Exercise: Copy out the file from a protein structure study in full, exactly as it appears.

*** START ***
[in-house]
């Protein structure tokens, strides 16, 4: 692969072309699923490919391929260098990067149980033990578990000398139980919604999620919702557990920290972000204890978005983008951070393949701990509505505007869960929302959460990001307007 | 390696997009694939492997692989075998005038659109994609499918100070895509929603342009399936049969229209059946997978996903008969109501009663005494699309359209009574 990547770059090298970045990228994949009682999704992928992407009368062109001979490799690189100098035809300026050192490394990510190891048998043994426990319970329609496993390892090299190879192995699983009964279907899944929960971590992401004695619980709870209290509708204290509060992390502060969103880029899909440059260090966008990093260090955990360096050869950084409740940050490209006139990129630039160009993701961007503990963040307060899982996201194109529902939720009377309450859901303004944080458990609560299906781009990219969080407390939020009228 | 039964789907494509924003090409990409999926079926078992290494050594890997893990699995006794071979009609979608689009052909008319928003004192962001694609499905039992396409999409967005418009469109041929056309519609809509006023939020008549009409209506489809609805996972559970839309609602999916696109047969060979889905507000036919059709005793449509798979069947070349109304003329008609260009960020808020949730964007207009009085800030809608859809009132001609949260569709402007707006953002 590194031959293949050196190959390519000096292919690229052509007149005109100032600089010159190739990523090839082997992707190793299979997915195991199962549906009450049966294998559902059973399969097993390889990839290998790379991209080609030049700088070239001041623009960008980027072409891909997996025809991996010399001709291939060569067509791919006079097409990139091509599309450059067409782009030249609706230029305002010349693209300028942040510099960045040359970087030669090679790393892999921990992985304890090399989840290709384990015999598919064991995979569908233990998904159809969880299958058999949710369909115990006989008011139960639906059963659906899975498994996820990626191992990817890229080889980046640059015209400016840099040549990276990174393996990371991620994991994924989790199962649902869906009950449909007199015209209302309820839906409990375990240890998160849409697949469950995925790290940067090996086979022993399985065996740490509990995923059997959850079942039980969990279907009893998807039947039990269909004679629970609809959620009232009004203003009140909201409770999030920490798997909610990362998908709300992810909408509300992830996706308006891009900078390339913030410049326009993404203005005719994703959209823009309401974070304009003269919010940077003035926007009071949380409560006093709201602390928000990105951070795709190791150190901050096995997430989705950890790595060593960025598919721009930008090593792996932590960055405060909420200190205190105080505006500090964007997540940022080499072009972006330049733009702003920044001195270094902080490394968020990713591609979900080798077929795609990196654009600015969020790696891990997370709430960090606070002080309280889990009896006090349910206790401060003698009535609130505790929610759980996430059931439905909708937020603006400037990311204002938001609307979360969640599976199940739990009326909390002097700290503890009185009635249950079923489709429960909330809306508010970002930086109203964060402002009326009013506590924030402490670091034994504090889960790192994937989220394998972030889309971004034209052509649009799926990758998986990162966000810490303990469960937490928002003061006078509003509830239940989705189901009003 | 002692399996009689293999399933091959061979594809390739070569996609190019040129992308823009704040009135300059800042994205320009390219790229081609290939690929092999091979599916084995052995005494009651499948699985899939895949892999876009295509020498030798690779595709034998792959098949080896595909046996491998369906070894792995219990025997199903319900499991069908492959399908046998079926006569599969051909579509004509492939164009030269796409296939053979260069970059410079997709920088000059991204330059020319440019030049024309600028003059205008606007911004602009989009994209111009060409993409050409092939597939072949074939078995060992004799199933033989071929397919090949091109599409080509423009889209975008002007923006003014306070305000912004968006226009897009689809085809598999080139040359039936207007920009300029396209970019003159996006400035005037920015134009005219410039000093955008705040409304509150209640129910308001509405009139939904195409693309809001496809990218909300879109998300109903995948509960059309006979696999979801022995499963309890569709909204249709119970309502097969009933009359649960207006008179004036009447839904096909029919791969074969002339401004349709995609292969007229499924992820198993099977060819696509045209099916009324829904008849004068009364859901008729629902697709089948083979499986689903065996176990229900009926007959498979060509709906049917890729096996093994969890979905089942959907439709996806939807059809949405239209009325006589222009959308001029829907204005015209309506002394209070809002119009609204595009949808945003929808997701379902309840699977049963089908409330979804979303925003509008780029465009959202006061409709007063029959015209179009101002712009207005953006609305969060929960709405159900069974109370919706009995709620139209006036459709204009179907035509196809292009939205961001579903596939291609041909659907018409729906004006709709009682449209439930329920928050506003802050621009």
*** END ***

[in-house]
């Protein structure tokens, strides 16, 4: 692969072309699923490919391929260098990067149980033990578990000398139980919604999620919702557990920290972000204890978005983008951070393949701990509505505007869960929302959460990001307007 | 390696997009694939492997692989075998005038659109994609499918100070895509929603342009399936049969229209059946997978996903008969109501009663005494699309359209009574 990547770059090298970045990228994949009682999704992928992407009368062109001979490799690189100098035809300026050192490394990510190891048998043994426990319970329609496993390892090299190879192995699983009964279907899944929960971590992401004695619980709870209290509708204290509060992390502060969103880029899909440059260090966008990093260090955990360096050869950084409740940050490209006139990129630039160009993701961007503990963040307060899982996201194109529902939720009377309450859901303004944080458990609560299906781009990219969080407390939020009228 | 039964789907494509924003090409990409999926079926078992290494050594890997893990699995006794071979009609979608689009052909008319928003004192962001694609499905039992396409999409967005418009469109041929056309519609809509006023939020008549009409209506489809609805996972559970839309609602999916696109047969060979889905507000036919059709005793449509798979069947070349109304003329008609260009960020808020949730964007207009009085800030809608859809009132001609949260569709402007707006953002 590194031959293949050196190959390519000096292919690229052509007149005109100032600089010159190739990523090839082997992707190793299979997915195991199962549906009450049966294998559902059973399969097993390889990839290998790379991209080609030049700088070239001041623009960008980027072409891909997996025809991996010399001709291939060569067509791919006079097409990139091509599309450059067409782009030249609706230029305002010349693209300028942040510099960045040359970087030669090679790393892999921990992985304890090399989840290709384990015999598919064991995979569908233990998904159809969880299958058999949710369909115990006989008011139960639906059963659906899975498994996820990626191992990817890229080889980046640059015209400016840099040549990276990174393996990371991620994991994924989790199962649902869906009950449909007199015209209302309820839906409990375990240890998160849409697949469950995925790290940067090996086979022993399985065996740490509990995923059997959850079942039980969990279907009893998807039947039990269909004679629970609809959620009232009004203003009140909201409770999030920490798997909610990362998908709300992810909408509300992830996706308006891009900078390339913030410049326009993404203005005719994703959209823009309401974070304009003269919010940077003035926007009071949380409560006093709201602390928000990105951070795709190791150190901050096995997430989705950890790595060593960025598919721009930008090593792996932590960055405060909420200190205190105080505006500090964007997540940022080499072009972006330049733009702003920044001195270094902080490394968020990713591609979900080798077929795609990196654009600015969020790696891990997370709430960090606070002080309280889990009896006090349910206790401060003698009535609130505790929610759980996430059931439905909708937020603006400037990311204002938001609307979360969640599976199940739990009326909390002097700290503890009185009635249950079923489709429960909330809306508010970002930086109203964060402002009326009013506590924030402490670091034994504090889960790192994937989220394998972030889309971004034209052509649009799926990758998986990162966000810490303990469960937490928002003061006078509003509830239940989705189901009003 | 002692399996009689293999399933091959061979594809390739070569996609190019040129992308823009704040009135300059800042994205320009390219790229081609290939690929092999091979599916084995052995005494009651499948699985899939895949892999876009295509020498030798690779595709034998792959098949080896595909046996491998369906070894792995219990025997199903319900499991069908492959399908046998079926006569599969051909579509004509492939164009030269796409296939053979260069970059410079997709920088000059991204330059020319440019030049024309600028003059205008606007911004602009989009994209111009060409993409050409092939597939072949074939078995060992004799199933033989071929397919090949091109599409080509423009889209975008002007923006003014306070305000912004968006226009897009689809085809598999080139040359039936207007920009300029396209970019003159996006400035005037920015134009005219410039000093955008705040409304509150209640129910308001509405009139939904195409693309809001496809990218909300879109998300109903995948509960059309006979696999979801022995499963309890569709909204249709119970309502097969009933009359649960207006008179004036009447839904096909029919791969074969002339401004349709995609292969007229499924992820198993099977060819696509045209099916009324829904008849004068009364859901008729629902697709089948083979499986689903065996176990229900009926007959498979060509709906049917890729096996093994969890979905089942959907439709996806939807059809949405239209009325006589222009959308001029829907204005015209309506002394209070809002119009609204595009949808945003929808997701379902309840699977049963089908409330979804979303925003509008780029465009959202006061409709007063029959015209179009101002712009207005953006609305969060929960709405159900069974109370919706009995709620139209006036459709204009179907035509196809292009939205961001579903596939291609041909659907018409729906004006709709009682449209439930329920928050506003802050621009």